When the best performance of a show’s first three episodes comes from a well-established guest star, it’s not the greatest of signs for a show – even when its in its infancy. Best Friends Forever, while showing some signs of improvement in “Put a Pin in It”, continues to suffer from two big problems that really drag down anything it tries to do both emotionally and comedically: it has a completely unlikable protagonist, and worst of all, it’s really just not that funny.
The first problem is the one the show needs to address right away: Jessica’s character is annoying, grating, selfish, insecure… she’s really just an amalgamation of every recently divorced woman stereotype, struggling to find a path in the world once her husband bounces on her – and not even really abruptly, considering what we learned about their relationship in the first two episodes. In “Put a Pin in It”, Jessica is avoiding the inevitable, refusing to answer her mail because she doesn’t have to face her impending divorce if she does. In the process of being ignorant, she invades on Lennon’s attempts at building a relationship with her future mother-in-law, another annoyingly simple stereotype of the icy, middle-aged bitter mother who is only concerned with her child’s financial security, and not their happiness.
It’s really just lazy writing, and in the case of Jessica, leads her character down a number of predictable situations, which she plows through with her inability to think about her actions, and incessantly nags in her fast-paced, bug-eyed fashion. It’s not appealing, and when you consider the two stars are the creators, writers, and producers, it becomes a little disturbing they are willing to pare their comedic talents down to the most generalized, bare boned version in order to try and make a successful television show.
Unfortunately, the overwhelmingly annoying presence of Jessica and her first-world problem of having nowhere to put all her stuff she was mailed free across the country (saving her about $3000, I might add) stomps out any heart-warming moments the episode’s main plot might have construed. If there’s one thing I enjoy, it’s Lennon and Joe’s relationship, which is already starting to show signs of wear and tear thanks to Jessica’s intrusions in their lives (how long the show can go with one character essentially fucking up anothers is beyond me).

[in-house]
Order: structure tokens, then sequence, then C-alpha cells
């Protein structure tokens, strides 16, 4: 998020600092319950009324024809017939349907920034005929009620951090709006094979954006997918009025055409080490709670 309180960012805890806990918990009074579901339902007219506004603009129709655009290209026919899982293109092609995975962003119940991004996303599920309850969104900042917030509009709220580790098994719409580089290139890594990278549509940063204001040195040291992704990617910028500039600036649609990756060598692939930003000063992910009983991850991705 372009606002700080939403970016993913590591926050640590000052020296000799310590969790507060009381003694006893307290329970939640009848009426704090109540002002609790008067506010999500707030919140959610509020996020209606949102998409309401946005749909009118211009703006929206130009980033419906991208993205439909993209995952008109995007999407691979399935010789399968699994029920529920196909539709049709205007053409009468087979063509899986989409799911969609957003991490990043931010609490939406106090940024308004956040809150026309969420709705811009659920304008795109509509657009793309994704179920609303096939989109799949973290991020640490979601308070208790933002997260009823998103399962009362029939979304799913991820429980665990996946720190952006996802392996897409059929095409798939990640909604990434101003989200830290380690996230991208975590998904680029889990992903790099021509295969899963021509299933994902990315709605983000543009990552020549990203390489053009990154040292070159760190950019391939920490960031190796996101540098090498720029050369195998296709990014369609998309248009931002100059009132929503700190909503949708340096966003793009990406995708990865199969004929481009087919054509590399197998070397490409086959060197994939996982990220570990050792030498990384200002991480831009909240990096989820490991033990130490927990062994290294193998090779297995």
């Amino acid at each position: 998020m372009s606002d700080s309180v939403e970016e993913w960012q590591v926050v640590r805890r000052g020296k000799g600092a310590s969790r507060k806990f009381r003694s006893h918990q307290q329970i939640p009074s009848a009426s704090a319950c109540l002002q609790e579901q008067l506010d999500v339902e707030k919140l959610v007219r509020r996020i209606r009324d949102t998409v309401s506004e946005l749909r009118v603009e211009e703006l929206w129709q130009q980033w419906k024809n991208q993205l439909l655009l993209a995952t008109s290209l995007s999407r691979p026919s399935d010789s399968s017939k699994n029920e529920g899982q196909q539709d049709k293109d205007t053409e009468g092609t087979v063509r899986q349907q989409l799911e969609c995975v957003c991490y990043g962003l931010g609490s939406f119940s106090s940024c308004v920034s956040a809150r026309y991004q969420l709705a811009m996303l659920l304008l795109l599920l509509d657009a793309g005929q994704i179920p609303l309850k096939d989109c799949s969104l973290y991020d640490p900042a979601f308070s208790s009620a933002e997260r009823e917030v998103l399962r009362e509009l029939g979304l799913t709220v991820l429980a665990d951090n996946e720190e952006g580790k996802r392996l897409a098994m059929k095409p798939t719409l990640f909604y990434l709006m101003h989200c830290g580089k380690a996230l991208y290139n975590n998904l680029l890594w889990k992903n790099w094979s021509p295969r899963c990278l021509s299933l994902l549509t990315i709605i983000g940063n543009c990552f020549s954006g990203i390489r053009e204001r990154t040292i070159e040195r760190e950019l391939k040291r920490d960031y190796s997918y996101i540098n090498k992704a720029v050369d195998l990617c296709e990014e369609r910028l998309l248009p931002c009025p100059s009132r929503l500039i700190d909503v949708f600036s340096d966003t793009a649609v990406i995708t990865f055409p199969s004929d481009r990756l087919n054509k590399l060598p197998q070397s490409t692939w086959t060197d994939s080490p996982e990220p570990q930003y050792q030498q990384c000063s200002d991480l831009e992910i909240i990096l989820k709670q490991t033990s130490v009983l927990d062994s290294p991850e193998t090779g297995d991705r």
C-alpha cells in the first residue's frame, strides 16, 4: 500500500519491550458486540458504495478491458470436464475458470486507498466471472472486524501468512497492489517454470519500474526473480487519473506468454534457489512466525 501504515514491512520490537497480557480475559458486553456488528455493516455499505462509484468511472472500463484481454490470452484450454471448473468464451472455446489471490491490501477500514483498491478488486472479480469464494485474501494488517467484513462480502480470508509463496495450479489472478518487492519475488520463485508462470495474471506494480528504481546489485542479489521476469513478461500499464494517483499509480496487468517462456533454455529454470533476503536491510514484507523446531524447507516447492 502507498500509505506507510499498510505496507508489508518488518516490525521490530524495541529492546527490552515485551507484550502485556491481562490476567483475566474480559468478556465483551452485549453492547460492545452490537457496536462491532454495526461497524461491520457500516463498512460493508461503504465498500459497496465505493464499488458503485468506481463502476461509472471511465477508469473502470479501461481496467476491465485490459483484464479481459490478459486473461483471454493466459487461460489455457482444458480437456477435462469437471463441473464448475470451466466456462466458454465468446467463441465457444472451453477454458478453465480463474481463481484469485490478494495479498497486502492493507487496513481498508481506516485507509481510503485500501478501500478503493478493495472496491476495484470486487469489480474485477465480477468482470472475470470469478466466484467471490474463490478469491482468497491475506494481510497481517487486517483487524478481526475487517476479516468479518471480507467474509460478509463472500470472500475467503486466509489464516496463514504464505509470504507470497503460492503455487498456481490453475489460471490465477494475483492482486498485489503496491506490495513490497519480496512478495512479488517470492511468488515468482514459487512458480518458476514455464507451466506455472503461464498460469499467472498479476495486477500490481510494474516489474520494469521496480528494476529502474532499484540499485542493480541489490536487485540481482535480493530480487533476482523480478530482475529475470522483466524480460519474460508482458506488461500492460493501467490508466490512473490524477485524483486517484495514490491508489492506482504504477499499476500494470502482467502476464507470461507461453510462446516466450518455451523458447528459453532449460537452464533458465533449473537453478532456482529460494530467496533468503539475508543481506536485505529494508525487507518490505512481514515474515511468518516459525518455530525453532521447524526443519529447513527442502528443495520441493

Overall, the episode just feels like a complete disconnect from the narrative tones of previous episodes. There’s the whole Rav and Jessica history alluded to in the pilot, but the last two weeks, we’ve heard about three lines from Rav (did we really even need him in last night’s episode?) It speaks to the disconnected nature of BFF‘s writing, and the improvisational natures of the scenes just creates a lot of random bits and shouting bouts between the two female stars that don’t really grow into anything concrete towards the end of the episode.
What else happened in “Put a Pin In It?” There’s a cameo by an ancient Globetrotter, and the aforementioned JK Simmons performance, the episode’s lone shining point. It was nice to see Simmons play a more buttoned down version of the wise-cracking characters he is well-known for, and actually provided a little bit of heart to the conclusion of the episode, which of course, is an aww moment for the audience. Unofortunately, it’s hard to call a guest star appearance an improvement, because the show is still suffering from the same problems I mentioned back in my review of the pilot. If the show had received a 22 episode order, I’d be able to write off this episode as a growing pain, or simply a swing and a miss. But with only six episodes to air, the problems with Best Friends Forever don’t have a lot of time to iron themselves out, and stick out a lot more.
- Take Jessica out of the show, and I’d watch something about Lennon and Joe trying to figure out how to live together, hanging out with their friend Rav in a younger version of Cougar Town.
- Lennon trapped in a first floor fire escape was a poor attempt at physical comedy and/or small dramatic moments: she was clearly about a foot off the ground, and it wasn’t funny at all.
- If the funniest object the writers can come up with for Jessica to have is Molly and Holly corn husk dolls, this show really has no hope.
What did you think of “Put a Pin In It?” Praying the show will get a full order of a second season, or are you pulling for a different show like Bent to be picked up in the fall? Feel free to leave your thoughts below!